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Learn how to use split tone sliders in Camera Raw 4.0.
Tags:adobe,adobe photoshop cs3,camera raw 4.0,images,split tone,total training,tutorial
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Once you've got your image converted to grayscale and you've fine-tuned it using the new HSL/Grayscale Sliders inside of Camera Raw, you might decide that you want to introduce some color back into the image, and with Camera Raw's new Split Toning features, it allows you to do just that in an amazing way.
So I am going to go ahead and come up here and click on the Split Tone Sliders icon, and when I do that, I jump into this pane right here that is going to allow me to introduce specific tones into separate areas of my image. For instance, I could pick a Hue and introduce it into the Highlights, and then also pick a Hue for the Shadows and increase the value of color in there as well. So you'll have two different tones in the image, and you can really get some awesome special effects by using these Sliders. Then, at the very end, when you want to balance it out, you can use this Balance Slider in order to control the amount of Highlight tone or Shadow tone that you see in the image.
So let's go ahead and pick some values here. For this particular image, I think I am going to move my Hue Slider into the blues. So I am going to select a Hue of about 225. Now, you'll notice when I do that, you don't actually see a live preview on the image itself, and that's because I have the Saturation turned down to 0, and it's set like that by default.
Now, if you want to see exactly what Hue you are on up here, all you have to do is hold down the Option key on Mac, the Alt key on PC, and drag it around, and you'll get an automatic 100% saturation preview. So this just allows you to see exactly where you are in the color spectrum when you are selecting your Hue.
So I am going to go ahead and move this back to about 225, and now I can actually come down here to the Saturation Slider and start to control the amount of Blue that you see in this image. So I am actually going to push this up somewhere in the range of about 35. Once I do that, you see we've got a pretty nice little blue cast in our highlight areas.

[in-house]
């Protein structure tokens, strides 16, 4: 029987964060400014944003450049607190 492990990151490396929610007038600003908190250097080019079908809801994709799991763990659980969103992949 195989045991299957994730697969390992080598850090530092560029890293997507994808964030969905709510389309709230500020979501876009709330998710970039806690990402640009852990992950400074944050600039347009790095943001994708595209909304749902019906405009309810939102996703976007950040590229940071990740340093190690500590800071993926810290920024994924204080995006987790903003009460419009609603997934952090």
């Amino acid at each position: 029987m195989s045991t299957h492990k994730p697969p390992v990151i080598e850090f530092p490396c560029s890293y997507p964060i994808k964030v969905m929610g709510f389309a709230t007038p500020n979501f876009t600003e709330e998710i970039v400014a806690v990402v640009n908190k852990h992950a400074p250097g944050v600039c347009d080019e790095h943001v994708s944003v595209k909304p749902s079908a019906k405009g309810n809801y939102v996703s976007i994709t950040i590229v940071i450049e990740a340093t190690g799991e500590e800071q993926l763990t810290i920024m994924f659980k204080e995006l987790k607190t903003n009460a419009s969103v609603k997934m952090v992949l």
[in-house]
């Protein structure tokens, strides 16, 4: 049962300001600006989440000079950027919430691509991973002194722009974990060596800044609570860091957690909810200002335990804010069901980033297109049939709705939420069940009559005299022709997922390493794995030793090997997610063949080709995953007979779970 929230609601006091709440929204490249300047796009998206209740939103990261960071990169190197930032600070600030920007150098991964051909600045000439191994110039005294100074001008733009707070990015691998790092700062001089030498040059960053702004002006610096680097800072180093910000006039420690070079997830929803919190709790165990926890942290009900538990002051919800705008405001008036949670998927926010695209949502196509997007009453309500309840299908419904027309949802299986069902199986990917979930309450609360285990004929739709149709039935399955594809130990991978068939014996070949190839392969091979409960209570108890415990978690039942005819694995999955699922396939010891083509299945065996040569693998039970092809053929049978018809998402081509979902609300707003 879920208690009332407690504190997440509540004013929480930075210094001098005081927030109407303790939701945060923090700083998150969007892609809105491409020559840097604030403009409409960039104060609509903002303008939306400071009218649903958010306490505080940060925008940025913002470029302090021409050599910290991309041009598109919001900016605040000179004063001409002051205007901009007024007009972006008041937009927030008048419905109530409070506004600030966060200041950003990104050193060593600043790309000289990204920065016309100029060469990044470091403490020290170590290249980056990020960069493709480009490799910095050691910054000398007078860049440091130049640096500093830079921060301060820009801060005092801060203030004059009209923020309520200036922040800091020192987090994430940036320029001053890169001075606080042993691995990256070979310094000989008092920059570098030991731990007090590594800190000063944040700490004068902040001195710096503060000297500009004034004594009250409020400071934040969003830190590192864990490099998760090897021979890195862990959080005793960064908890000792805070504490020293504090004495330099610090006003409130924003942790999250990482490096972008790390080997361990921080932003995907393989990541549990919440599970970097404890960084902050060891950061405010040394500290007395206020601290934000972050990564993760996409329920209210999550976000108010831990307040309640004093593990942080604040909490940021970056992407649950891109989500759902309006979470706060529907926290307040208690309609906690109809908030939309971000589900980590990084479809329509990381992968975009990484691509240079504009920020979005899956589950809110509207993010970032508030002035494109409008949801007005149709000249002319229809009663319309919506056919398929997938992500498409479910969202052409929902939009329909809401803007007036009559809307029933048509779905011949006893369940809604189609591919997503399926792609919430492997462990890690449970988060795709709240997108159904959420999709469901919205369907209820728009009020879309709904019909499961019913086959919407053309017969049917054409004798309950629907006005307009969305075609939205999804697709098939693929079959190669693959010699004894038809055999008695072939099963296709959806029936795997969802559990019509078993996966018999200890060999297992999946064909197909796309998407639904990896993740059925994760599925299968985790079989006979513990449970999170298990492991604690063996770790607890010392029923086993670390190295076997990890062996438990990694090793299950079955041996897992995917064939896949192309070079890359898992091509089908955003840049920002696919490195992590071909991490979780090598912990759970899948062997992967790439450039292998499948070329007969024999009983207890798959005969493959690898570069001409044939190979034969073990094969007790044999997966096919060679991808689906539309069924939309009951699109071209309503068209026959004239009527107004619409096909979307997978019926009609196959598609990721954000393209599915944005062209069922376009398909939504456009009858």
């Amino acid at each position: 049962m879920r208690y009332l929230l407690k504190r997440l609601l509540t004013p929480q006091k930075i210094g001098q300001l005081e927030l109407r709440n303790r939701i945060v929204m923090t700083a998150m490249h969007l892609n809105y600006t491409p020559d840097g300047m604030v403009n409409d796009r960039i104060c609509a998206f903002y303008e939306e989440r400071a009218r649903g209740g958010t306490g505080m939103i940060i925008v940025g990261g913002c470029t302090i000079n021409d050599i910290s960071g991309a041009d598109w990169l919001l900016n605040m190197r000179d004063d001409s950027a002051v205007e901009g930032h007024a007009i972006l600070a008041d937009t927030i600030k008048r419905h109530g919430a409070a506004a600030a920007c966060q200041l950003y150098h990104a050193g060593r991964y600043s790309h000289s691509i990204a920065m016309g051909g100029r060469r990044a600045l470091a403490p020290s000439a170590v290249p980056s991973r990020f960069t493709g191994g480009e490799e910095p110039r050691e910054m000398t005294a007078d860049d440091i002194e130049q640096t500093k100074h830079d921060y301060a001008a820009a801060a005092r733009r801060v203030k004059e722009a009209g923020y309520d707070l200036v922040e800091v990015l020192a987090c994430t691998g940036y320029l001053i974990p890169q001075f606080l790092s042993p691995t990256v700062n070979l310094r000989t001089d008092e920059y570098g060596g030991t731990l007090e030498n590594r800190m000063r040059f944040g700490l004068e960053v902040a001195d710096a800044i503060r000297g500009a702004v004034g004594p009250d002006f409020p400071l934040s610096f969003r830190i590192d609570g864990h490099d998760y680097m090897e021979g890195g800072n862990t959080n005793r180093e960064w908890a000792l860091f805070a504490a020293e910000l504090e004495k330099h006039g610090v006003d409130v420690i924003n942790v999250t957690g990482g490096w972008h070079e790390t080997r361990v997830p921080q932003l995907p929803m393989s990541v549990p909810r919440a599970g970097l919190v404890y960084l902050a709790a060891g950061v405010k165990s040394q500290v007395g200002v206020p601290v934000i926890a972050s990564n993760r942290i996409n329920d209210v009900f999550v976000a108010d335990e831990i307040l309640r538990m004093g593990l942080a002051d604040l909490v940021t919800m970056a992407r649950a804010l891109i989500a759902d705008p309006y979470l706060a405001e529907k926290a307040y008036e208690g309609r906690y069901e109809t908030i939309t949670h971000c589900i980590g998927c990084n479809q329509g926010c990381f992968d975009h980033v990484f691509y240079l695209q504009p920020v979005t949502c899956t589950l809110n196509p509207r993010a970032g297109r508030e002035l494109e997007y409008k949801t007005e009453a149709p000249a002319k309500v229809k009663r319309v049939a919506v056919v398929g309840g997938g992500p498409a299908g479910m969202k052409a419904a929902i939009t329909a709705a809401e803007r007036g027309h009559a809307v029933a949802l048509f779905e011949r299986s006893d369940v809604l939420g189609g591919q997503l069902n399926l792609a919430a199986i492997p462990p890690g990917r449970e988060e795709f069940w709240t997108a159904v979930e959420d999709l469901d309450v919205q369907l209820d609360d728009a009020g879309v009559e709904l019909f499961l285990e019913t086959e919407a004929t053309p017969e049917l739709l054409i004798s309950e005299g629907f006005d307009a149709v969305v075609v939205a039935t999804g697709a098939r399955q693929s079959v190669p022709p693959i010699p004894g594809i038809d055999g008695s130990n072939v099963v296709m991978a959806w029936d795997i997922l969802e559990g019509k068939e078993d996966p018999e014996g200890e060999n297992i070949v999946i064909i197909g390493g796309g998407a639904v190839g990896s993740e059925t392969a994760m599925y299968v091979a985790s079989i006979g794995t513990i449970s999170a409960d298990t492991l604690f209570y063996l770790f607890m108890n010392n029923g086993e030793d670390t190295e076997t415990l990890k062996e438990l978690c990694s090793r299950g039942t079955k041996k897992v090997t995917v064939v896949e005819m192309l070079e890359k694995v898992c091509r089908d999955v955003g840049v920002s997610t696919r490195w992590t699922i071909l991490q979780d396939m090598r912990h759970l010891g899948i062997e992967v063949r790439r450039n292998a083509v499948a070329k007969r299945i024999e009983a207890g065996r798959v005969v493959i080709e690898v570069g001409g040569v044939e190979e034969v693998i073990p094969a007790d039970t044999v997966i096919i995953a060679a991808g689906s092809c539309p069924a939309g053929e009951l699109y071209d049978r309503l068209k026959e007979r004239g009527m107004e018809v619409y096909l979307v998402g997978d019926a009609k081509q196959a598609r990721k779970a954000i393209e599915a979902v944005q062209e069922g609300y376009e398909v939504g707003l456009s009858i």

Now, you don't really see the true effect because we haven't introduced a hue into the shadows. So let's go ahead and do that now. When I come down here to the Shadows, I can go ahead and start to introduce color into the shadows by doing the exact same thing I did in the Highlights. Remember to use that Option or Alt key, so you can get that full saturated preview, when you are picking your hue.
I am going to go ahead and back this down and choose a nice reddish-orange Hue of about 35. Now, I am also going to take my Saturation up to about 40. Now, you'll notice, when I push this up to 40, that I am getting a really interesting looking tone here on this image, because we've got the Blue up here and then we've got that kind of orangey-red introduced in the Shadow. So it's just creating a pretty nice little effect here.
Now, one thing we can do to kind of fine-tune this and to certainly finish it off, and make it into a really interesting image is control the balance. So if I want more of that Shadow tone to be prominent in this image, I can just go ahead and take this Slider and start moving it a little bit to the left. Once I do that, you'll see that the tone of the Shadows begins to overtake the image. So you won't see as much blue, but now you are getting that nice little orangey red type cast, and it's almost like a sepia tone image in a way.
Now, if I want to introduce more of the highlight hue into this image, I can just take this Slider and start dragging it to the right, and you should notice that the Blue tone should start to overtake the orangey-red color that we had in the Shadows. Now, I will throw out kind of a warning here, if you are using a Blue tone especially in the highlight portions of your image, you will, if you push the Balance up too far, start to see a great deal of noise in the image.
Now, this can be kind of a hindrance and it's also really ugly to look at. So you really don't want to push that Blue all the way up like I have done here. So a good even balance is probably a good place to stop on this particular image because now we've reduced that noise in the image, and we've got a pretty decent effect on the overall image itself. So now that we've completed this, you should know how to easily introduce color back into your photographs using the Split Toning sliders here in Camera Raw.